Everyday people get accused of tax fraud, too

On Behalf of | Dec 13, 2018 | Firm News

As the year comes to an end, you may already be thinking about your tax situation for 2018. Understanding the tax code often feels like trying to decipher a foreign language. You always do your best to stay within the code as you prepare your taxes, but you may never be 100 percent sure that you did everything right.

The majority of the time, you probably didn’t break any rules, but it often only takes one time for the IRS to question you. If the agency thinks you committed fraud, you could end up in hot water.

These mistakes could put you under suspicion

Even seemingly innocent mistakes could result in harsh penalties. Below are some of the most common errors people make:

  • If you itemize, you may attempt to claim deductions that you shouldn’t, or you may claim the wrong deductions. Depending on the circumstance, you could face fines up to $250,000 and/or no more than three years in prison.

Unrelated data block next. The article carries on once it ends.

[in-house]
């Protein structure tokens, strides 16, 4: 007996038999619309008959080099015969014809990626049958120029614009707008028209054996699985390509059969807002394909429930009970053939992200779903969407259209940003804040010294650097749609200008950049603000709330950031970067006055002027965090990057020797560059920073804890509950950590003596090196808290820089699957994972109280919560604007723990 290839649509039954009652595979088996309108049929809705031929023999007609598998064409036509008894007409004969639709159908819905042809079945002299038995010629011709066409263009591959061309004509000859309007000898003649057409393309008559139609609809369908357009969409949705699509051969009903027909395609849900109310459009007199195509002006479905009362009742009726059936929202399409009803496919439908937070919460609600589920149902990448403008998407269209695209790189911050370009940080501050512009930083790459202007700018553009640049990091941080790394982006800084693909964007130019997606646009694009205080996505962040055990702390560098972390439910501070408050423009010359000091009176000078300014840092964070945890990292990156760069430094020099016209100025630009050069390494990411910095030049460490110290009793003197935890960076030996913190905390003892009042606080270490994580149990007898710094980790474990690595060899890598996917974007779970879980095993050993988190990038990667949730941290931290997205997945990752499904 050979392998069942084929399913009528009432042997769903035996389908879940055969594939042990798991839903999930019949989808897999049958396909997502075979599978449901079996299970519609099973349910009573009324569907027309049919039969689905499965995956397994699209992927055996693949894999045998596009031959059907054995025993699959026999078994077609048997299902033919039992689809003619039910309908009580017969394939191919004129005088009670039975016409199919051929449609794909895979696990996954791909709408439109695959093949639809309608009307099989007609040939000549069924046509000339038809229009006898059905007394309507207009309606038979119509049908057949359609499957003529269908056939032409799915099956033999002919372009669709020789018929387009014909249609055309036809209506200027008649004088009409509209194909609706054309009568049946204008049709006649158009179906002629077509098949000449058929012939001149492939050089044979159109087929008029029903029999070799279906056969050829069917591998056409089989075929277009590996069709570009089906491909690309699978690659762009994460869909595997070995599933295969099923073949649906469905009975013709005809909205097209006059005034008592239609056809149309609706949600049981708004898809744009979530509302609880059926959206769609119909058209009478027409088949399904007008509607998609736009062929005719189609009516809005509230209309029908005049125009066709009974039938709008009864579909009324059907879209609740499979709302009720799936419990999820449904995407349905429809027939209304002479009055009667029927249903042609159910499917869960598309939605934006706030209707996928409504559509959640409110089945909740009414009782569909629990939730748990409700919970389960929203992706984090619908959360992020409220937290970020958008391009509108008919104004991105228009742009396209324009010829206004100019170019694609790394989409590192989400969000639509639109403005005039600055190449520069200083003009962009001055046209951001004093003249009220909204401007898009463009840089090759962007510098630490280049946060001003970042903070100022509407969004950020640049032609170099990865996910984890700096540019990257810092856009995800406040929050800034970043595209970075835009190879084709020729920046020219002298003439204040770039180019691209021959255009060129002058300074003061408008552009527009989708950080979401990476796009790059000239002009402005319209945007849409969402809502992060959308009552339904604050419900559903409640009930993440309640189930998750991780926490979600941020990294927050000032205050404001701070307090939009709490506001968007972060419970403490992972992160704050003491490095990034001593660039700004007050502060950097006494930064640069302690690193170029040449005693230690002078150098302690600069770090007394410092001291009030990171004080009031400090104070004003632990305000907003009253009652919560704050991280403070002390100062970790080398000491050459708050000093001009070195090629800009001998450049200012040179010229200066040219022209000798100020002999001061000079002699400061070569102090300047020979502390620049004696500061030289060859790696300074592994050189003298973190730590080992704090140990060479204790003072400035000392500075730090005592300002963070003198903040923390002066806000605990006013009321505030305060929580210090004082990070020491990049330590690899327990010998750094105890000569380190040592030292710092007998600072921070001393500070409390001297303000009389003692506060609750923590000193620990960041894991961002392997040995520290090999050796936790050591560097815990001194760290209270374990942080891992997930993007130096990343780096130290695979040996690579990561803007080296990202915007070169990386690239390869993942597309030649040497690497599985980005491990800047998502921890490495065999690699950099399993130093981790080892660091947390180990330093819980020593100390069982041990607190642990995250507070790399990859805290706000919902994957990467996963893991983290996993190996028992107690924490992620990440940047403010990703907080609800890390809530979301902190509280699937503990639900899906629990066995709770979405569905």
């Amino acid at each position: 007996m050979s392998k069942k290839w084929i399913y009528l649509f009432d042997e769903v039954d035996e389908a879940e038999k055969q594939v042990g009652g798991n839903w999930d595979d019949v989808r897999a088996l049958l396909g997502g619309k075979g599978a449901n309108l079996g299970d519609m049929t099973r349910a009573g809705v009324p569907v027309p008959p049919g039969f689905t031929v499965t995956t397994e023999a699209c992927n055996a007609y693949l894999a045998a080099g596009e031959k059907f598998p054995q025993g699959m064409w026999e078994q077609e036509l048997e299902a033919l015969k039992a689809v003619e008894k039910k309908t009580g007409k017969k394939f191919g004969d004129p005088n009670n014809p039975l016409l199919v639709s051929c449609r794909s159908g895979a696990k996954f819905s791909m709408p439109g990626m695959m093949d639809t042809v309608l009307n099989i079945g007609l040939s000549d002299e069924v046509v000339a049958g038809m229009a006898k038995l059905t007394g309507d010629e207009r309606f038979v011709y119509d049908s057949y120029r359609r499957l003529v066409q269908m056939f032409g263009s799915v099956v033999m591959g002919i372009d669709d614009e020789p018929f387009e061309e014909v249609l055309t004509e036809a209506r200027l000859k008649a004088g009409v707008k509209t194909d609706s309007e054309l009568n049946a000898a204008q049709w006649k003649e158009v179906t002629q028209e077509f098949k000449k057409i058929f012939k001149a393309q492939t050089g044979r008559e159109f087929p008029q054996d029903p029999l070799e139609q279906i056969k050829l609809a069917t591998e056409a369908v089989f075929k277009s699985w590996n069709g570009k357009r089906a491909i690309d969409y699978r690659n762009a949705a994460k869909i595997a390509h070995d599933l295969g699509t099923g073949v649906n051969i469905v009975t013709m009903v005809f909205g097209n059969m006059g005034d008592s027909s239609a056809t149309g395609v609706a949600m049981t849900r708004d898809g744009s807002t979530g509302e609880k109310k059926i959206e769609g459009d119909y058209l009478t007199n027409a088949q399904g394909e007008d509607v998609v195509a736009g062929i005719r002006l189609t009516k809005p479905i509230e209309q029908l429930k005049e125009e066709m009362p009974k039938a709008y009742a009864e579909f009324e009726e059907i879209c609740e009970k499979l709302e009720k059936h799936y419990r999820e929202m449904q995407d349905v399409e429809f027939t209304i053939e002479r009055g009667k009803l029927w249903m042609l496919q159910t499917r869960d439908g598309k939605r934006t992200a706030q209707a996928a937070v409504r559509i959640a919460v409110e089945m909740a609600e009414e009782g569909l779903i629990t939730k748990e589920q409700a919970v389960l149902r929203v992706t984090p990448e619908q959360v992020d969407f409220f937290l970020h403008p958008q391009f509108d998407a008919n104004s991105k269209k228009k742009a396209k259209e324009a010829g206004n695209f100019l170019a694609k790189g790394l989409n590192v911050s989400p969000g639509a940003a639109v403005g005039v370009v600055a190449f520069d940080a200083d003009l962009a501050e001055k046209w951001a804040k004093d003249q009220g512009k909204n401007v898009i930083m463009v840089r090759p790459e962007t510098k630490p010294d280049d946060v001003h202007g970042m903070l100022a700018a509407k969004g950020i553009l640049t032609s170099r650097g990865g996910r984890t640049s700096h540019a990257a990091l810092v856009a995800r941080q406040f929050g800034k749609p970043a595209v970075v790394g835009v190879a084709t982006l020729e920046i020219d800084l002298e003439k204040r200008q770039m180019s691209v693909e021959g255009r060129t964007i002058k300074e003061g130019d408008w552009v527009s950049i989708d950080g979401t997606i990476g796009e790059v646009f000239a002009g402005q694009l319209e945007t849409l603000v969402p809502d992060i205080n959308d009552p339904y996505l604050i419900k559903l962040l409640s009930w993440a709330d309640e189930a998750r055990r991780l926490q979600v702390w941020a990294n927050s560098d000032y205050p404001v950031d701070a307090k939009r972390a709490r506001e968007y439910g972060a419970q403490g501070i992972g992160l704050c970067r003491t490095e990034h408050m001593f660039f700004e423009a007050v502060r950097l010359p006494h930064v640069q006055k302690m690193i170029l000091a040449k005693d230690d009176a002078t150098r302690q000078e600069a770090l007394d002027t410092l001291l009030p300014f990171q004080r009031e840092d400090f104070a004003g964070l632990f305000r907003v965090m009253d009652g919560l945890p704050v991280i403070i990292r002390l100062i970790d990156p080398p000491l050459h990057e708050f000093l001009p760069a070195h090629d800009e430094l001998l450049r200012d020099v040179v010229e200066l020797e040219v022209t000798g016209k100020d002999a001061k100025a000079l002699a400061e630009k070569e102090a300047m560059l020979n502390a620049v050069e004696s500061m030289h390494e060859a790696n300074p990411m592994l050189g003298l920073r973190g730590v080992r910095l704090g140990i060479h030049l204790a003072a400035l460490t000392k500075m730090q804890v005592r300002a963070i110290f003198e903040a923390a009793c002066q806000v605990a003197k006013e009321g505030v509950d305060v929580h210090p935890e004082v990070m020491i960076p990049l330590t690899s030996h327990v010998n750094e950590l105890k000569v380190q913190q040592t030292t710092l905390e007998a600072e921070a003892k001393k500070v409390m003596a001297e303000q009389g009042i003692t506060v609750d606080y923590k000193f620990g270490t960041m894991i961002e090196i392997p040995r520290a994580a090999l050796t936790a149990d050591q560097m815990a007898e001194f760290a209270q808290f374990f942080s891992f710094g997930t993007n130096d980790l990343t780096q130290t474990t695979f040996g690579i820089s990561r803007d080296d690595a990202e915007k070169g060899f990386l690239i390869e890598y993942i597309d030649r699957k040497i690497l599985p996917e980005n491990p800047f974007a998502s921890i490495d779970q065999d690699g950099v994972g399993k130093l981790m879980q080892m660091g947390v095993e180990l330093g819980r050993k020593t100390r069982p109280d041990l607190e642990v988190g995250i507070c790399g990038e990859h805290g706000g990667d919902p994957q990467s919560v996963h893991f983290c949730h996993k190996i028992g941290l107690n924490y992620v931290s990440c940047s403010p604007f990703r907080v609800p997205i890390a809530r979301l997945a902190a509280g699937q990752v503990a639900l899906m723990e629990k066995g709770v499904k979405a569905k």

• If you itemize, you may be tempted to stretch the truth when it comes to the amount of your deductions. You could face penalties of up to 20 percent of the amount the IRS disallowed, a fine up to $5,000 or a penalty of up to 75 percent of the amount of taxes you owe.
  • Perhaps you failed to include certain information or the information you provided was wrong. You may receive the chance to correct the issue, but you could also face fines up to $100,000 and/or up to a year in jail.
  • If the IRS discovers that you failed to report all of your income, you could face penalties as well. If you fail to report tips, you could face one set of penalties, but regardless of where your income comes from, you may face fines up to $250,000 and/or up to five years in prison.

Other errors could also land you in hot water with the IRS. The best way to avoid these and other mistakes is to make sure that you receive the right information before filling out your income tax returns. However, if you failed to take this precaution, or even if you did and your tax preparer swindled you, you could need more than just a good tax attorney. You may also need a criminal defense attorney since some mistakes could lead to criminal charges.

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